Bruce or anyone: I've asked for this on other threads and given up on online seacrhes. Is there any decent reading material on software systems a la Falcon, that discusses the field of fraud tx identification?

byte_jumpNovember 10, 2005 5:11 PM

Calling someone to verify a stock transaction seems silly to me. Do they guarantee my strike price at the moment I pressed the "sell" button, or after they verify it? There's a lot more going on in a stock transaction than a simple bank wire transfer.

mphNovember 10, 2005 5:23 PM

byte_jump, if they verified the request for the wire transfer (which doesn't have the strike price issue you mention), there wouldn't be nearly as much incentive for the bad guys to make a fraudulent stock sale. In other words, it's the wire transfer they should verify, not the sale.

gregNovember 10, 2005 5:31 PM

Security costs money. But I would pay for it if i know I'm getting it. At this point I don't touch internet banking, because there is little to give me a good indication of security. I still do all stock trading via phone or face to face with my broker.

Now if a company could prove that they are secure i would be happy with higher fees etc. But I can't and the fact remains that more expensive services my be just as insecure and cheap ones, *because* there is little cost to the company.

Either cert standards backed by liablity laws, or just liablity laws are needed.

(OT but the EULA in software is just stupid, this kinda thing needs to stop)

RlphNovember 10, 2005 5:37 PM

Terms and conditions for Australian internet bank have almost exactly this clause (you indemnify the bank that anyone using your account is you - whether or not this is true).

The reason I don't do internet banking has nothing to do with security and everything to do with personal liability.

Banks here have simply used internet banking to move liability away from themselves and onto their customers.

This won't change due to increased bank morality because banks are amoral.

It won't change due to customer request, because all banks do it and banking is a regulated industry - so customers can't go elsewhere.

It can only change through regulation.

Moshe YudkowskyNovember 10, 2005 5:44 PM

What if the customer had spray-painted his passwords on the outside of his house?

I think you're convolving two different problems that should be treated separately:

(1) Customer access from a non-secure system, e.g, any system in the customer's home. It's impossible to secure such systems, period. Who should be liable?

(2) There's the second problem of ID theft. In those cases, as I've argued before, the criminal and the institution that grants credit based on the false or stolen credentials are the ones who should be held liable. In many cases, the institution grants credit based on faulty, sloppy, or "inexpensive" procedures -- and then tells the victim that it's the victim's responsiblity to clean up the mess. (There's a talmudic dictum of "he who claims must bear the proof," but a mere assertion of claim from a credit card company is now cause for endless worry and expense, which is very odd indeed.)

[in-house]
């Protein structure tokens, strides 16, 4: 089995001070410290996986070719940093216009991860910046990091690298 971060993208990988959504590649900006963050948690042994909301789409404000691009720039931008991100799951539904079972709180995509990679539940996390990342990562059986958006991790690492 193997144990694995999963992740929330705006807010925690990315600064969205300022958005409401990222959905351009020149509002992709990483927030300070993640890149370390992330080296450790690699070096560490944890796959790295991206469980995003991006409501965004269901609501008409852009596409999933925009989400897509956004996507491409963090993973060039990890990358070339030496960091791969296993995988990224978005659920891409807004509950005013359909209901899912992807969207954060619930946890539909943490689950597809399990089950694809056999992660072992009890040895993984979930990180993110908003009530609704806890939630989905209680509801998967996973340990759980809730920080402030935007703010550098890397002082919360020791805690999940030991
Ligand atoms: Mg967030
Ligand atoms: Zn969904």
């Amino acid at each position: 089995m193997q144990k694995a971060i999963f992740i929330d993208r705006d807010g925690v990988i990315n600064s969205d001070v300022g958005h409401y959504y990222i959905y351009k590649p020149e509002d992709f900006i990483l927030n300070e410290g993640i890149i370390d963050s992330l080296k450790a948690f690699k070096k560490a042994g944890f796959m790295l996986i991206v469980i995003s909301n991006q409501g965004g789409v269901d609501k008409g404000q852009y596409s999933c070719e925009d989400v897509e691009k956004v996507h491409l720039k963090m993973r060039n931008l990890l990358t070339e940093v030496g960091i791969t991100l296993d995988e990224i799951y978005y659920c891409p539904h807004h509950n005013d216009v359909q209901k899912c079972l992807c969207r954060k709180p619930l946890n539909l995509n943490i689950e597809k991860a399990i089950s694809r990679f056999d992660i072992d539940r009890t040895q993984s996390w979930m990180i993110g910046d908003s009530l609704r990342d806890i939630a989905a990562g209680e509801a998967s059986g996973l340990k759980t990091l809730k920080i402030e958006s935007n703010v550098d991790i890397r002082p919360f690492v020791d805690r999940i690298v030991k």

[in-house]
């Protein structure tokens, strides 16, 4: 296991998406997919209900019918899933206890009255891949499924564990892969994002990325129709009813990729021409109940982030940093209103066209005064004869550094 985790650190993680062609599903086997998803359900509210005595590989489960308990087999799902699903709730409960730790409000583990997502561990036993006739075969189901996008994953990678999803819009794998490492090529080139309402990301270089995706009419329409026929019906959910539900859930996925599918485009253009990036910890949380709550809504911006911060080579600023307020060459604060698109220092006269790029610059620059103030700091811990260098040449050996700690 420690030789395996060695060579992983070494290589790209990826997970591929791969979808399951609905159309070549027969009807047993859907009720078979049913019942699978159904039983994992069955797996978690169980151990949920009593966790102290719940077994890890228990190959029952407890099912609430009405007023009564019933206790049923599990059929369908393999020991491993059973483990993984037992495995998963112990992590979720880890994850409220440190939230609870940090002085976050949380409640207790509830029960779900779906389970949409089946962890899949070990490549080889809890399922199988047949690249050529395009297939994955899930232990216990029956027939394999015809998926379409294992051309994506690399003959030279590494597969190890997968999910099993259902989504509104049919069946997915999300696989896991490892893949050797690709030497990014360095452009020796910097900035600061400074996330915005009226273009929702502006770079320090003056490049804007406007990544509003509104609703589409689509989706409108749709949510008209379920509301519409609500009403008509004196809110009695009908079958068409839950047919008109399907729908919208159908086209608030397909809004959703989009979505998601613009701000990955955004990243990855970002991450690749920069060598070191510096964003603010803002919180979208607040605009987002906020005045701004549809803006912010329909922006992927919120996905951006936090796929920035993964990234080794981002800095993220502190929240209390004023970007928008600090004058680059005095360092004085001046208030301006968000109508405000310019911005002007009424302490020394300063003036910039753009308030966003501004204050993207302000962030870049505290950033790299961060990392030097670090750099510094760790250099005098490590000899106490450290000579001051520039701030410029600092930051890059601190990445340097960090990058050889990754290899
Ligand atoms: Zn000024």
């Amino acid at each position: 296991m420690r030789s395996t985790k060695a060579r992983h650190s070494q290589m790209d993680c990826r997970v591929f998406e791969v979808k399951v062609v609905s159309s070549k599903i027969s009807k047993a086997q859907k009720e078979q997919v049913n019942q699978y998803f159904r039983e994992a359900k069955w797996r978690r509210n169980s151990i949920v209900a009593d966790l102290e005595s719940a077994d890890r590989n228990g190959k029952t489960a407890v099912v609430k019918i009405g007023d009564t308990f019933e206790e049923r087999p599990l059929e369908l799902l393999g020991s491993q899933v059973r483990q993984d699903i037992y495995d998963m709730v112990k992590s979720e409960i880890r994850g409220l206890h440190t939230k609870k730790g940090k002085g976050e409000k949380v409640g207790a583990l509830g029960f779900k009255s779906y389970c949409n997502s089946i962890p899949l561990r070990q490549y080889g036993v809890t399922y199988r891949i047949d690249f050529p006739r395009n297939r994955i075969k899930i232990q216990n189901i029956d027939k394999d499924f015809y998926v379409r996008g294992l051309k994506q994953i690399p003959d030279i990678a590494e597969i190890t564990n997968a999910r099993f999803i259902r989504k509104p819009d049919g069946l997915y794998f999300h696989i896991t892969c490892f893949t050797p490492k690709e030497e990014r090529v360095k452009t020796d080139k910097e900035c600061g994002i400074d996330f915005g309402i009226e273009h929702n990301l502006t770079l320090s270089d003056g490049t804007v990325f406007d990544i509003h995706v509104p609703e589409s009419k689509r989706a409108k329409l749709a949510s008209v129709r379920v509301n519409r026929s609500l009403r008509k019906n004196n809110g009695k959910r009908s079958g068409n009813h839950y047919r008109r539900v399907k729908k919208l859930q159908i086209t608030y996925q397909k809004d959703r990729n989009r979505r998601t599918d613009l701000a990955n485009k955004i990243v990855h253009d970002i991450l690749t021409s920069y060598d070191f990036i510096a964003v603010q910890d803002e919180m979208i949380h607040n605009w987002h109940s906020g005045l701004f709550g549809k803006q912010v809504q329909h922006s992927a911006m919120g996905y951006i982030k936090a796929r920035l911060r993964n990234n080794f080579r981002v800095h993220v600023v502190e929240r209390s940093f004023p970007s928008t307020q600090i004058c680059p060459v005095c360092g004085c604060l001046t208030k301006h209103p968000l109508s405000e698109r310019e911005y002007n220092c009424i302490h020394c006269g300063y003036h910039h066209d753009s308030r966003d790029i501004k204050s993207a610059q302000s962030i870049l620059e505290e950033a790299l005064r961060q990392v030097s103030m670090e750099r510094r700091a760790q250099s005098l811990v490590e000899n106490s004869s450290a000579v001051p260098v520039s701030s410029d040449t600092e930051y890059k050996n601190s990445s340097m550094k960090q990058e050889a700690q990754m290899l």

I don't see how you can put the burden of case (1) on the financial institution -- not unless you are willing to shut down Internet banking entirely.

Koray CanNovember 10, 2005 5:57 PM

@Chase Venters
>>> Yes, it's rather like leaving your car keys on a table in the hotel lounge and then asking the hotel to compensate you for your stolen car.<<<
No, it's not like that. In that case the hotel doesn't even know that the keys are yours (maybe they're mine, and I am not a guest), nor do they make a guarantee to keep your property safe at the lobby.
E-trade, as a financial institution, knows about your stocks and keeps them for you. In order to serve you, they need to identify your requests. Their method is not perfect and they know it. So, they set up the terms of agreement such that they don't have to prove that the request came from you under their scheme. You can't prove that it was not coming from you, either.
Imagine a world where hackers were incredibly competant and defeated every electronic authentication mechanism on the internet. E-trade would not exist as a business since no customer would sign up with such terms & conditions. It would be up to e-trade to secure the transactions. They would perhaps manufacture their own computers, build their own network and write their own software if necessary.
It is just too easy to sidestep the security problems of the existing (and insecure) home computing environments with carefully crafted terms & conditions.

PeteNovember 10, 2005 6:14 PM

@Chase/Mithrandir
I don't agree that this type of security failure is just the responsibility of the customer. E*Trade (along with most trading & banking websites at present) is relying on an authentication method that has major weaknesses, and doesn't provide an easy way for their customer to understand the risks or how to address them. [E*Trade has started to rollout RSA SecurID tokens to their customers, so of course I'm talking about their poor password-only bunnies.]

With the car key analogy, it's actually more like leaving them in your house - but your car having funky new keys that use Wifi with cleartext ...


I'd guess that credit card companies are good at detecting fraudulent transaction patterns because they've had to deal with a lot of fraud (and have the clear financial consequences).

In electronic banking and trading the amount of fraud is clearly on the increase, but still more than an order-of-magnitude less than credit card fraud. Practically most of these organisations will be directly taking the fraud costs for internet banking/trading (so as to avoid the publicity of law suits etc.)